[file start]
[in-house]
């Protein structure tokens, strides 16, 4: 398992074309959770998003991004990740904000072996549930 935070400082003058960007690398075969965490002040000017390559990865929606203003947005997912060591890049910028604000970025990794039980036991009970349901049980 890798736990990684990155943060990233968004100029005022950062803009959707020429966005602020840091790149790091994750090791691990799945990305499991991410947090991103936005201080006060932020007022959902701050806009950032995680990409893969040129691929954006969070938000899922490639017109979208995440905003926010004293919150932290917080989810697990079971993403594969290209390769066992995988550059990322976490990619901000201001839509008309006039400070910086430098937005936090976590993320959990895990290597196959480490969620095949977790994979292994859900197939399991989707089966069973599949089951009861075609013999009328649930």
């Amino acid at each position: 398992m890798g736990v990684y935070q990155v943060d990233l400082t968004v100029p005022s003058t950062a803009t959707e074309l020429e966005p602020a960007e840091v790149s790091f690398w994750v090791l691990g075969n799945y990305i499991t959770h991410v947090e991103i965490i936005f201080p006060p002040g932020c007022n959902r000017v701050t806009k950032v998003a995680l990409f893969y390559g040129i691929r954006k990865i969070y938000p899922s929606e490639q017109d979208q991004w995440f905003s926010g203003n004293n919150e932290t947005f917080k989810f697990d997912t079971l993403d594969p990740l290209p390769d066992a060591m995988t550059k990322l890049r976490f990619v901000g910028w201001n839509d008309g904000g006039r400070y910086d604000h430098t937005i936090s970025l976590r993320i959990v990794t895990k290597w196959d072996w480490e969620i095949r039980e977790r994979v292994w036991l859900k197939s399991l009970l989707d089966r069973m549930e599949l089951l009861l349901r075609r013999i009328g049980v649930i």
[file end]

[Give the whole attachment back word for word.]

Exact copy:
[in-house]
């Protein structure tokens, strides 16, 4: 398992074309959770998003991004990740904000072996549930 935070400082003058960007690398075969965490002040000017390559990865929606203003947005997912060591890049910028604000970025990794039980036991009970349901049980 890798736990990684990155943060990233968004100029005022950062803009959707020429966005602020840091790149790091994750090791691990799945990305499991991410947090991103936005201080006060932020007022959902701050806009950032995680990409893969040129691929954006969070938000899922490639017109979208995440905003926010004293919150932290917080989810697990079971993403594969290209390769066992995988550059990322976490990619901000201001839509008309006039400070910086430098937005936090976590993320959990895990290597196959480490969620095949977790994979292994859900197939399991989707089966069973599949089951009861075609013999009328649930």
């Amino acid at each position: 398992m890798g736990v990684y935070q990155v943060d990233l400082t968004v100029p005022s003058t950062a803009t959707e074309l020429e966005p602020a960007e840091v790149s790091f690398w994750v090791l691990g075969n799945y990305i499991t959770h991410v947090e991103i965490i936005f201080p006060p002040g932020c007022n959902r000017v701050t806009k950032v998003a995680l990409f893969y390559g040129i691929r954006k990865i969070y938000p899922s929606e490639q017109d979208q991004w995440f905003s926010g203003n004293n919150e932290t947005f917080k989810f697990d997912t079971l993403d594969p990740l290209p390769d066992a060591m995988t550059k990322l890049r976490f990619v901000g910028w201001n839509d008309g904000g006039r400070y910086d604000h430098t937005i936090s970025l976590r993320i959990v990794t895990k290597w196959d072996w480490e969620i095949r039980e977790r994979v292994w036991l859900k197939s399991l009970l989707d089966r069973m549930e599949l089951l009861l349901r075609r013999i009328g049980v649930i």